As a young adult navigating the inevitable ups and downs of post-college life, I’ve been thinking lately about the elusive elixir we call happiness. Despite the images we post on Instagram to showcase our glamorous lives, we millennials and Gen Zs are susceptible to periods of depression that can be described as “losing our zest for life.”
The word “zest” reminds me of fresh citrus flavor, bright color, and piquancy. I’d use it to describe those dishes on MasterChef with a sprig of parsley to finish on top of a salmon filet and carrot ginger purée. On days when I’ve lost all motivation, I feel like I’m missing a crucial finishing ingredient.
Many of my readings about happiness suggest that we become stronger when we accept and overcome the inevitable challenges of life instead of glossing over them with positivity. The more we expect to be happy and successful all the time, the unhappier we are when things go wrong out of our control. It’s exhausting to be like Alec Baldwin’s zany character in Friends, who praised everything from a “well-lit hallway” to brake lights “aglow with the light of a million fairies.” Not every moment has to be the zenith of our lives.
The challenge is figuring out how to add an appropriate amount of zest in our lives without being overzealous. One tactic I hear about often is mindfulness, which reflects the zeitgeist of a frazzled society looking to slow down the frenetic pace of life. Another is hard work to achieve concrete and meaningful goals. For me, it means calming my anxious thoughts and focusing on writing instead of scrolling mindlessly through Reddit.
We can take a cue from dogs, who are the experts on how to live life to the fullest. They rest peacefully by curling up into little balls on the couch. They make the most of their time awake, wagging their tails and doing zoomies and tippytaps around the house, so overcome with the joy of life. They add zest to people’s lives through unconditional love and undivided attention to eating, sleeping, and playing fetch.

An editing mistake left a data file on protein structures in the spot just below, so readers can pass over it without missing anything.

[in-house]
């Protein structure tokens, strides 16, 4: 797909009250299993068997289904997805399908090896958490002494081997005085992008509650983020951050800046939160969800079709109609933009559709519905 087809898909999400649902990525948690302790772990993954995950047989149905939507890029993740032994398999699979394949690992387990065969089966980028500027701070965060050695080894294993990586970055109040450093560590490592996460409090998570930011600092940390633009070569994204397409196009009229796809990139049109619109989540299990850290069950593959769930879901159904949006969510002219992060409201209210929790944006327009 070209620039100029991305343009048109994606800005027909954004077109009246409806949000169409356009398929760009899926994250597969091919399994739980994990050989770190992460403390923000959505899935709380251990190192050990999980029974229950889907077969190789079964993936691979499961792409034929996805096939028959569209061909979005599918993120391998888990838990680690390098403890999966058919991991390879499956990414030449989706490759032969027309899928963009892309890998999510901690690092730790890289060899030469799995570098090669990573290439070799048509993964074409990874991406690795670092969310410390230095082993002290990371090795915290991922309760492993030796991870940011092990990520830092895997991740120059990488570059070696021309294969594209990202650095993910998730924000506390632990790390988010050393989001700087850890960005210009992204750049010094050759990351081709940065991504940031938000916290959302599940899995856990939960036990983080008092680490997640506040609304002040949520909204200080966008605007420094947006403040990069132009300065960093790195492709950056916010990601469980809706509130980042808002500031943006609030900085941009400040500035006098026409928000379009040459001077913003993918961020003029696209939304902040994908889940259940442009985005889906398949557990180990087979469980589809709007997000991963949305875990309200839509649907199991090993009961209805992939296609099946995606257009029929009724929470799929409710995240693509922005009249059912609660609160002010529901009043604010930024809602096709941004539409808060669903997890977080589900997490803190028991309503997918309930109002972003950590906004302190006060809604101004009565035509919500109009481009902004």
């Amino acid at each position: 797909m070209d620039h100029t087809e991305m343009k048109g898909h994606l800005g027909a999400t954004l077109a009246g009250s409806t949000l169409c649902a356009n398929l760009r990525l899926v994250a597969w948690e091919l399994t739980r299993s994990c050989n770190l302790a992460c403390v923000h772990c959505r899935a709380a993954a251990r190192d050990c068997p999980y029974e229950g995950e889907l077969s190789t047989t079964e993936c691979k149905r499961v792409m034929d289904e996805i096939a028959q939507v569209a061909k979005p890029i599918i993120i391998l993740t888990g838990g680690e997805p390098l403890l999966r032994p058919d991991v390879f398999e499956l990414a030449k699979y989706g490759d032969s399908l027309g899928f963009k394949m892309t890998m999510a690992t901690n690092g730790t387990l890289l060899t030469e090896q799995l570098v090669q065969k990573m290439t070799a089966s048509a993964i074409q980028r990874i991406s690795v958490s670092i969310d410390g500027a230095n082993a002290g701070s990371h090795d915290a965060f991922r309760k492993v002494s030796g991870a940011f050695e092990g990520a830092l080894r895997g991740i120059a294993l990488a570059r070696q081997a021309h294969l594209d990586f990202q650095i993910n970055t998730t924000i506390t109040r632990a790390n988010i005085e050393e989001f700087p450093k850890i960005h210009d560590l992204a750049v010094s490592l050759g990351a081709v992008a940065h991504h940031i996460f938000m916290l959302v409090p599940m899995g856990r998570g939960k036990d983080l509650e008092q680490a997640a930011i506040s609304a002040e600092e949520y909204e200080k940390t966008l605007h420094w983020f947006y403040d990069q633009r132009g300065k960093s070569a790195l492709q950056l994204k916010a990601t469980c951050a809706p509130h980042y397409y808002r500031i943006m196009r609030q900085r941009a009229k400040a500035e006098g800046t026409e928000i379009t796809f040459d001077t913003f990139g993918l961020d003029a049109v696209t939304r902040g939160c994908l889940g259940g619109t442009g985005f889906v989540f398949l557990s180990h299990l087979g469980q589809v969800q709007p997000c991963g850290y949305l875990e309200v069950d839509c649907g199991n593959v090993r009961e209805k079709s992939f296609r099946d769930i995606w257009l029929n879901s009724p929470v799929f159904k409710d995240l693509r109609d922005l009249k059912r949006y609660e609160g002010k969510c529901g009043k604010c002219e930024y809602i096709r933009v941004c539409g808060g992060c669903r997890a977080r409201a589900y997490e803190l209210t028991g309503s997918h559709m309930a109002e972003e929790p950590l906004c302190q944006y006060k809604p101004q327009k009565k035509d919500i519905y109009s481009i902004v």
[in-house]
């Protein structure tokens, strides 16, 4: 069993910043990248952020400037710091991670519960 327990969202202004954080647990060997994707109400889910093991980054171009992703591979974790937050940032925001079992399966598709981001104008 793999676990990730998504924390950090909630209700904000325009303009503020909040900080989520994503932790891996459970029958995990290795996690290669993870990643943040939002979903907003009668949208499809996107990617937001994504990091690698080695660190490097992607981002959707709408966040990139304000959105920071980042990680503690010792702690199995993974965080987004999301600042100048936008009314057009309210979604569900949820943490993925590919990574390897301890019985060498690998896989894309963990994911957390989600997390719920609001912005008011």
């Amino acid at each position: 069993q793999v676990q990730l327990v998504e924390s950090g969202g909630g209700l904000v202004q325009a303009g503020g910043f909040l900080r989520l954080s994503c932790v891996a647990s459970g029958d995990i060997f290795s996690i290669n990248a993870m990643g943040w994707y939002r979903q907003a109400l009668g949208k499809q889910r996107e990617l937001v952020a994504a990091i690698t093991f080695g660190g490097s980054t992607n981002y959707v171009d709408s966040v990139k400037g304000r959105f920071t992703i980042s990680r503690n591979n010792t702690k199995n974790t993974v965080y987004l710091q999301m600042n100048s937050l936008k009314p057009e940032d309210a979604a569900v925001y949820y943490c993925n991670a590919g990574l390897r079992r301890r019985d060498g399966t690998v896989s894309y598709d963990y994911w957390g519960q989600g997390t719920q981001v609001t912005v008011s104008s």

Of course, we have more responsibilities than dogs. We can’t avoid the stress of commutes and chores, but we can take steps to add a foundation of healthy routines and zap bad habits that zap the life out of us. I work in focused chunks of time instead of zigzagging between activities every second. I feel like a zombie whenever I hit the snooze button in the morning, so now I get up at the alarm and do yoga.
I’m also building up a handy store of delightful activities to sprinkle over my day like spices. Finding dogs to pet. Reading Harry Potter for the zillionth time. Learning a new hip-hop dance. Surrounding myself with possessions that I love à la The Life-Changing Magic of Tidying Up. Making lists of things I’m grateful for every day, like dogs and Harry Potter.
Self-care isn’t all fun and games. It takes work to choose healthy hobbies and habits, avoid indulging in distractions, and undo the guilt I feel about being an imperfect human being. But it’s worth putting in effort to add excitement and optimism in my life. Ironically, persuading myself to be more zen makes me feel like I’m living in the fast lane, in the zone. And that sounds like a delicious life.
This post is part of the Alphabet Project, where I write an article for each letter of the alphabet. It was inspired by Ash Huang’s Alphabet Meditations.